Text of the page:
Ouseburn Open Studios MEGA Post!
So the Ouseburn Open Studios event is one that occurs, from what I can gather from social media, about every 6 weeks. Ouseburn is the 'shoreditch' of Newcastle, without all the horrible stuff that goes alongside shoreditch: 'gap yah'-having rich art students, bankers, coffee that costs £3.75 to go. It's an industrial area that would be terrifying if it wasn't for all the cute stuff going on around the place - From restaurants like Ernest to the big art galleries and showrooms like The Biscuit Factory.
The open studios offers artists the chance to open up their personal space to the public - and, more importantly, the opportunity for nosy people like me to go and investigate.
Artists are such an eccentric and varied group of people, how would you not be fascinated by how & where they work?!
The Biscuit Factory's gift shop offers quirky independent gifts that are reasonably priced, alongside larger & pricier works of art.
We organised a little school trip with some of my course mates, who are all interested in the visual arts, and basically spent half a day having interesting conversations, taking photos and ooohing and aaahhing over pretty things.
Essentially - it was window shopping, with the knowledge that even though you may have wanted that painting, it was the price of your year's rent, but also without the guilt of knowing you were sacrificing your Saturday to consumeristic nonsense.
I highly recommend this event to anyone who is interested in either the arts or simply just in people (because if you want some quirky characters to talk to, they were all there just waiting to be asked questions!)
A 'receptionist' at one of the underground photography studios. Apparently it was 'casual friday.'
Did I mention it is free and within 20 minutes walk of the city centre?
We started at The Biscuit Factory, probably the biggest site of them all. I had been here previously for Elevon's World's poor excuse for an event, but that had been held in the extension beside the art showroom, so I actually missed out on the main event!
Please note that as I was rushing around all day, I did not manage to document all the names of the artist's or the artworks that I photographed. If any of these are yours and I have not given you due credit please let me know! Because it is not my intention to misinform. You can find my email in the sidebar and let me know on there.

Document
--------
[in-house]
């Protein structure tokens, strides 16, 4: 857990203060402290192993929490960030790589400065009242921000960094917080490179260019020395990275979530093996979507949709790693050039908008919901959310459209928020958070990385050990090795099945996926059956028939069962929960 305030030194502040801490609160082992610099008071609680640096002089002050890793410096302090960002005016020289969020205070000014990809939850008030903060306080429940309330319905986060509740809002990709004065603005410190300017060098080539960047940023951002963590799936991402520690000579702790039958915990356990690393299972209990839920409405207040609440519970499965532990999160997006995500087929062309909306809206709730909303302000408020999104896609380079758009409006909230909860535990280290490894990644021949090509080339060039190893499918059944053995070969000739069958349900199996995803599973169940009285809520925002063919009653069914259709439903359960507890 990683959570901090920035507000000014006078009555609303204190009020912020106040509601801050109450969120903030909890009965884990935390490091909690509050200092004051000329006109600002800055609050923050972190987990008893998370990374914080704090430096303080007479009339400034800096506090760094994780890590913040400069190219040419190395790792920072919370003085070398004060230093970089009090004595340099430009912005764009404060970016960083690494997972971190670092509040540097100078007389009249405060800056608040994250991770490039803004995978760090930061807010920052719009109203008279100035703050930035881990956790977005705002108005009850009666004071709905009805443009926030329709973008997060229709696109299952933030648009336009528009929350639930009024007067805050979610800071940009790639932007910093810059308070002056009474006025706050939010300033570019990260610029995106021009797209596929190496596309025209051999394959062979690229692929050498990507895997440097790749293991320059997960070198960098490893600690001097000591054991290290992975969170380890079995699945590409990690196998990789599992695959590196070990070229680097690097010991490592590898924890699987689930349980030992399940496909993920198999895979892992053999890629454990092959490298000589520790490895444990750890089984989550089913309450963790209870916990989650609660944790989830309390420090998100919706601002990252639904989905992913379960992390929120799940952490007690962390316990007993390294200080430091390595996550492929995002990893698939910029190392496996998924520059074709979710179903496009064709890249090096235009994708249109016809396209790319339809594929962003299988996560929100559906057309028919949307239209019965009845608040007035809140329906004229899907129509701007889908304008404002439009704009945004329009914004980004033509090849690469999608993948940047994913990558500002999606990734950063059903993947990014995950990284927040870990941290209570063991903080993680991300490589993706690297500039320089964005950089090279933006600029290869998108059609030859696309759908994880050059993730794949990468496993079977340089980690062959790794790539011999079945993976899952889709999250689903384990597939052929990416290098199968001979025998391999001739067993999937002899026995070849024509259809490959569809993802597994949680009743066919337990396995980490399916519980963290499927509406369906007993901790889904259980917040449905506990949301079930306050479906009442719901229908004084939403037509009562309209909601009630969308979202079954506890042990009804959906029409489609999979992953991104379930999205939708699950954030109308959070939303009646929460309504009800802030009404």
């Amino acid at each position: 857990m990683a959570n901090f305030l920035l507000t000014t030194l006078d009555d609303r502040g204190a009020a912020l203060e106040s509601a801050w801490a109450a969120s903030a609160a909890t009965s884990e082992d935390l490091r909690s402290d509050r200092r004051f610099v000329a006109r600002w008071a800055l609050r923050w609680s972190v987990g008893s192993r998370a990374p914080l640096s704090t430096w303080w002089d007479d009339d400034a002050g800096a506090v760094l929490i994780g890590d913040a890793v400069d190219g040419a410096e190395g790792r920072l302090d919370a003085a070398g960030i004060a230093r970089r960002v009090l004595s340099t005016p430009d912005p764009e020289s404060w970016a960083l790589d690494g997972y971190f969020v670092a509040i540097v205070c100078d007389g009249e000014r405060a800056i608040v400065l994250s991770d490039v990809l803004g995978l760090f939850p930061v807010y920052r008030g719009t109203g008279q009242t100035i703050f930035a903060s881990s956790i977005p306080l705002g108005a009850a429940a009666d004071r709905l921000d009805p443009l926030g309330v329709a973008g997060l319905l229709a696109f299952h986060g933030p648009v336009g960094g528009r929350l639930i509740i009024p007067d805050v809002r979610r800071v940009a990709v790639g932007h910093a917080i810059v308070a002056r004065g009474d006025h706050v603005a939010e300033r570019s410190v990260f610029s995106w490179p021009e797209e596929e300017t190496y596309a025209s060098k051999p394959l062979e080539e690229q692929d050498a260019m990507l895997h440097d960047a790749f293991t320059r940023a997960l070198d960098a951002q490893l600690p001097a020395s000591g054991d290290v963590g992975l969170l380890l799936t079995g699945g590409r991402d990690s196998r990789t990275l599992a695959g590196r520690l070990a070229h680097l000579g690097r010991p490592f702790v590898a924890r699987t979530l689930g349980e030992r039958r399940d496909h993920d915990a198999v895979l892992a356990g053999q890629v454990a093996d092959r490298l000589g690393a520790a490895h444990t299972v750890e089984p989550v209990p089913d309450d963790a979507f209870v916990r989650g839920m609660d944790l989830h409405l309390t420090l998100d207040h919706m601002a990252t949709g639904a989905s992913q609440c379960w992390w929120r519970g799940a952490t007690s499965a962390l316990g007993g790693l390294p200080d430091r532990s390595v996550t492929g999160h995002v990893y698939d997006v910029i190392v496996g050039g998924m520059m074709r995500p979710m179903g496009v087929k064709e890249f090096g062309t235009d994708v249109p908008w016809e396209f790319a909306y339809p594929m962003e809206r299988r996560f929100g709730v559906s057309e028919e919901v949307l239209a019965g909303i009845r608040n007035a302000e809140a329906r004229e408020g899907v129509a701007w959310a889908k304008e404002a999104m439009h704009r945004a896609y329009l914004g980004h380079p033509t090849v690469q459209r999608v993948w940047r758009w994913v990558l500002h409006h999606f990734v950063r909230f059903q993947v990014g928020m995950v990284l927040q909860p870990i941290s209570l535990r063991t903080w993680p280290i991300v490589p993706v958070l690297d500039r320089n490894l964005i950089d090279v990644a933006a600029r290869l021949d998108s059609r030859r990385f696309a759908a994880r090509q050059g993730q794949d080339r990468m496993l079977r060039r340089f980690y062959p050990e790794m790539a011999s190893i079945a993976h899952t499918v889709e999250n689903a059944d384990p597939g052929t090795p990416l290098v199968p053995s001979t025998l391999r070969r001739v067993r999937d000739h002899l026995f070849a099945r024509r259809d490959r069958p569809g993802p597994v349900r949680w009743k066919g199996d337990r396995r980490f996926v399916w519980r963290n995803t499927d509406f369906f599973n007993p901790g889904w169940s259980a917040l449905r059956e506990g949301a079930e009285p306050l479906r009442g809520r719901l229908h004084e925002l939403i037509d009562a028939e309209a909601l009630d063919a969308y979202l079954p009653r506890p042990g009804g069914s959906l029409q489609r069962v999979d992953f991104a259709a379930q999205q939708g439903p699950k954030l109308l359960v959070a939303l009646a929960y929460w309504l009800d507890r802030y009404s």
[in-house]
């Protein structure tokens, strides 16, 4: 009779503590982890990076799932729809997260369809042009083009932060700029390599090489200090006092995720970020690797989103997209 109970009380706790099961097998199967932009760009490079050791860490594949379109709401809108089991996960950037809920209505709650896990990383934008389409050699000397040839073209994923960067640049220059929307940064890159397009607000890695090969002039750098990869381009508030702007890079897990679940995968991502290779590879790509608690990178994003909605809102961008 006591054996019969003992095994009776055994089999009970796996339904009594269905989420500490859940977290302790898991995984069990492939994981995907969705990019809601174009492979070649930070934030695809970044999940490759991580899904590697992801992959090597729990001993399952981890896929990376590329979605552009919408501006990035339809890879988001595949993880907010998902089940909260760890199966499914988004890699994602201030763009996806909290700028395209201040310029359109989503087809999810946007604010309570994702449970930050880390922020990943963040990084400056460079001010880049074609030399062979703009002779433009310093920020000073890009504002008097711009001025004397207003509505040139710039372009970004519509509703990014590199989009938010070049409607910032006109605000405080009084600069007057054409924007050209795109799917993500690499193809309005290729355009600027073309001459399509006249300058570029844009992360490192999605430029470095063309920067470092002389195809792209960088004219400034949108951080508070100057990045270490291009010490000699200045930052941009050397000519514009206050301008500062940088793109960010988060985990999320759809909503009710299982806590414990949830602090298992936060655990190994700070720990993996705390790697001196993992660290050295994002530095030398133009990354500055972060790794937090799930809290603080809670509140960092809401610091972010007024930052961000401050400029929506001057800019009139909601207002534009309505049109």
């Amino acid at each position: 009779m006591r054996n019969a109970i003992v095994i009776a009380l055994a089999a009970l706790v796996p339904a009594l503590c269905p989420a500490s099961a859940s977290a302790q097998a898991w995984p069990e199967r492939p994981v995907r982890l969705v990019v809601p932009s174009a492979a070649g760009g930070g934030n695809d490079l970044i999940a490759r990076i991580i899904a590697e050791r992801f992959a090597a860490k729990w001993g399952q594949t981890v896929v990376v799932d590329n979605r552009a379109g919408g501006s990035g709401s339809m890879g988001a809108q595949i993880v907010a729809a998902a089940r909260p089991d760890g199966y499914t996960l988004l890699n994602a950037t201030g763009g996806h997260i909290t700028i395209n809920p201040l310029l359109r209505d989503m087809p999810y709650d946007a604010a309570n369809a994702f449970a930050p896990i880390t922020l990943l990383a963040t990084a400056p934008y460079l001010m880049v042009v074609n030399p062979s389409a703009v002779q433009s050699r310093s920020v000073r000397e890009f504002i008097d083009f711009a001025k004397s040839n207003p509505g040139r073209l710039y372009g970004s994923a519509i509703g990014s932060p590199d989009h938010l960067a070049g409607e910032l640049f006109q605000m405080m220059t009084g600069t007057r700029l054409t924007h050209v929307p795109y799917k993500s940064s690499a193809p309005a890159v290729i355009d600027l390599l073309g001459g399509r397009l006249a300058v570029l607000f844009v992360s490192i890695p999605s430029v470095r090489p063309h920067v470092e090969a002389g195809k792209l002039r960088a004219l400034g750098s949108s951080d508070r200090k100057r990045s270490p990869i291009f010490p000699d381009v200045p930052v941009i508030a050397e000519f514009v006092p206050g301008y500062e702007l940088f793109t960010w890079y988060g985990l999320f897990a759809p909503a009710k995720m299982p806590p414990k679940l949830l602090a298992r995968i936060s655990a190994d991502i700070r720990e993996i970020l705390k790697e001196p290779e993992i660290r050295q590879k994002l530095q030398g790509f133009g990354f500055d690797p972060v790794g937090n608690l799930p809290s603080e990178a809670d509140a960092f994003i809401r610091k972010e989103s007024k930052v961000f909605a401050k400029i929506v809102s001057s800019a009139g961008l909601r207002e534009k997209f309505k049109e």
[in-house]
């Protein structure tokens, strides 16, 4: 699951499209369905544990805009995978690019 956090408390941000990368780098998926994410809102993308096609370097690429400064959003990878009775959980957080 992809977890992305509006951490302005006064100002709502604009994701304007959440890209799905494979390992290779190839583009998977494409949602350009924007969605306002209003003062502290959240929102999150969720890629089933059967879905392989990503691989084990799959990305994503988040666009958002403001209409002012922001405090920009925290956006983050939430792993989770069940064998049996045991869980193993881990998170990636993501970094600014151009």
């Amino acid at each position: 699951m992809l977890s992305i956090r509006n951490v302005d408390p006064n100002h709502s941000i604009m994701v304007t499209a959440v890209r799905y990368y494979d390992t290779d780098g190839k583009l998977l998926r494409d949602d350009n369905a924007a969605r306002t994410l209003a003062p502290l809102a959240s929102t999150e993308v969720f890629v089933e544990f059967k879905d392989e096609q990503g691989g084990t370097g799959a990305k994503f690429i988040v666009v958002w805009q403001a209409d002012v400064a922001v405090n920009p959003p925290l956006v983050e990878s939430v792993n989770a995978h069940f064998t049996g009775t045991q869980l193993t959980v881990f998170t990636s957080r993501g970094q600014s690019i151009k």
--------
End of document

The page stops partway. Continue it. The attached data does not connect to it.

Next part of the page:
The first thing I wanted to gush over were these Alex Sickling ceramic animals. I just think that they are so cute and wise looking. I can imagine having several of them on a desk looking down on me, that would make me very happy.
Some gorgeous shots of messy studios coming right up....
It was like being at home again with all the strange, retro trinkets lying around the place!
And we got to sneak a glimpse of the artist whose studio it was at work - we probably disturbed the poor guy far too much!
'Song of the Goddess' by Linda Farquharson
I wanted this swan so much! Basically anything involving animal bones is a winner in my books.
Cool textures of the sea with some of the glass art. Yes, I was terrified of knowcking something down as I walked around with my bulky bag and massive camera.
'Mister Butterfly' by Peter Hallam
Pierre Williams ceramics.
Rowena Gilbert ceramic.
Judith Appleby painting.
Awesome jewellery made from reclaimed coins by Rachel Eardley. Damn these price tags! Maybe one day....
Also how cute is the packaging? A lesson in branding for anyone. Good boxes are powerful.
Then we walked to Cobalt Studios, obviously stopping for a photo op next to Ernest, with this neon door.
We found the coolest car ever outside Cobalt, which was only made cooler by all the art stacked up in the backseat.
Going into Cobalt in the middle of the day was super bizarre, as all the neon lights totally sucked out the natural light and any hint to what time it was.
I loved this little guy. I wasn't sure whether he was adorable or terrifying.
One of the studios at Cobalt (I think it was a couple's studio) felt more like an apartment. It was gorgeous, there was a mezzanine and big windows and the whole place was covered in perfectly placed, perfectly curated STUFF. Here you can see a pair of taxidermy bird wings on the side of the mirror - why does it work? I don't know. It just does. I wish I had gotten the names of the artists based here!
And last stop... Northern Print! It is an open source printing space that anyone can practise at. To be honest, I just wanted to steal the print blocks and use them as decoration.
Hope you enjoyed this post, sorry it was so long. But I always think it's nice to be given lots of images to look at in one go!
I also run an FREE online HQ photography resource for bloggers, which you can find here.
As always, thanks for reading and leave any comments you have below!